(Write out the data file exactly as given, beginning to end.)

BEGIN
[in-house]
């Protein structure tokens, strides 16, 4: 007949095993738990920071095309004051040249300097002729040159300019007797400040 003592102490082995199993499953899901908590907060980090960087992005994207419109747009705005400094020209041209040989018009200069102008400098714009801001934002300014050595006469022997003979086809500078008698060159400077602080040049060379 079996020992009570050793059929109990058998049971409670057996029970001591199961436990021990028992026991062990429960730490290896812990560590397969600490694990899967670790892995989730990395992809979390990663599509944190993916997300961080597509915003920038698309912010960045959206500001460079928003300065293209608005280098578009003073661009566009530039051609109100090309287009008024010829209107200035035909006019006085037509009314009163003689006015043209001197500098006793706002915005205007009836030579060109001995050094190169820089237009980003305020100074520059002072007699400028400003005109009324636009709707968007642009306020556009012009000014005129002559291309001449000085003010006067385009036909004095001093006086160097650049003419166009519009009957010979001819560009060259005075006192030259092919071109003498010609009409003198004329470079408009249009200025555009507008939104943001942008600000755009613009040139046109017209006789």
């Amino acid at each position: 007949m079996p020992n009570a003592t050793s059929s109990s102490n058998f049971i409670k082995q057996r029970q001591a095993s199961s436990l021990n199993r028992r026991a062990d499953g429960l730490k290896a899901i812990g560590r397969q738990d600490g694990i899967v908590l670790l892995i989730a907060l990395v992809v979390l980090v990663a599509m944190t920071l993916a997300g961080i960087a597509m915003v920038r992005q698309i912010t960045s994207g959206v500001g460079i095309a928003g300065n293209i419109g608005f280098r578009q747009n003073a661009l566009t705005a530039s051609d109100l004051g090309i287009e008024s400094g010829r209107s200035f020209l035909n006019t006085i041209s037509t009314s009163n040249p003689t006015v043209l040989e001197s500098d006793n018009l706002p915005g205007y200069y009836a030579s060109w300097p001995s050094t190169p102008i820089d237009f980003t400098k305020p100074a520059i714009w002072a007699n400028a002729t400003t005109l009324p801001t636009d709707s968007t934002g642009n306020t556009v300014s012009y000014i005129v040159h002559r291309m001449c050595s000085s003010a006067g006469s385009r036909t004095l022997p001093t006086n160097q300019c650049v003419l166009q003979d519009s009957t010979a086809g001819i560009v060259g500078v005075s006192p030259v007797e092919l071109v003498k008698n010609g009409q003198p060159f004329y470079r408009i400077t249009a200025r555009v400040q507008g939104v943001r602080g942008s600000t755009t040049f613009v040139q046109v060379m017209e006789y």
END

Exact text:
[in-house]
């Protein structure tokens, strides 16, 4: 007949095993738990920071095309004051040249300097002729040159300019007797400040 003592102490082995199993499953899901908590907060980090960087992005994207419109747009705005400094020209041209040989018009200069102008400098714009801001934002300014050595006469022997003979086809500078008698060159400077602080040049060379 079996020992009570050793059929109990058998049971409670057996029970001591199961436990021990028992026991062990429960730490290896812990560590397969600490694990899967670790892995989730990395992809979390990663599509944190993916997300961080597509915003920038698309912010960045959206500001460079928003300065293209608005280098578009003073661009566009530039051609109100090309287009008024010829209107200035035909006019006085037509009314009163003689006015043209001197500098006793706002915005205007009836030579060109001995050094190169820089237009980003305020100074520059002072007699400028400003005109009324636009709707968007642009306020556009012009000014005129002559291309001449000085003010006067385009036909004095001093006086160097650049003419166009519009009957010979001819560009060259005075006192030259092919071109003498010609009409003198004329470079408009249009200025555009507008939104943001942008600000755009613009040139046109017209006789």
């Amino acid at each position: 007949m079996p020992n009570a003592t050793s059929s109990s102490n058998f049971i409670k082995q057996r029970q001591a095993s199961s436990l021990n199993r028992r026991a062990d499953g429960l730490k290896a899901i812990g560590r397969q738990d600490g694990i899967v908590l670790l892995i989730a907060l990395v992809v979390l980090v990663a599509m944190t920071l993916a997300g961080i960087a597509m915003v920038r992005q698309i912010t960045s994207g959206v500001g460079i095309a928003g300065n293209i419109g608005f280098r578009q747009n003073a661009l566009t705005a530039s051609d109100l004051g090309i287009e008024s400094g010829r209107s200035f020209l035909n006019t006085i041209s037509t009314s009163n040249p003689t006015v043209l040989e001197s500098d006793n018009l706002p915005g205007y200069y009836a030579s060109w300097p001995s050094t190169p102008i820089d237009f980003t400098k305020p100074a520059i714009w002072a007699n400028a002729t400003t005109l009324p801001t636009d709707s968007t934002g642009n306020t556009v300014s012009y000014i005129v040159h002559r291309m001449c050595s000085s003010a006067g006469s385009r036909t004095l022997p001093t006086n160097q300019c650049v003419l166009q003979d519009s009957t010979a086809g001819i560009v060259g500078v005075s006192p030259v007797e092919l071109v003498k008698n010609g009409q003198p060159f004329y470079r408009i400077t249009a200025r555009v400040q507008g939104v943001r602080g942008s600000t755009t040049f613009v040139q046109v060379m017209e006789y």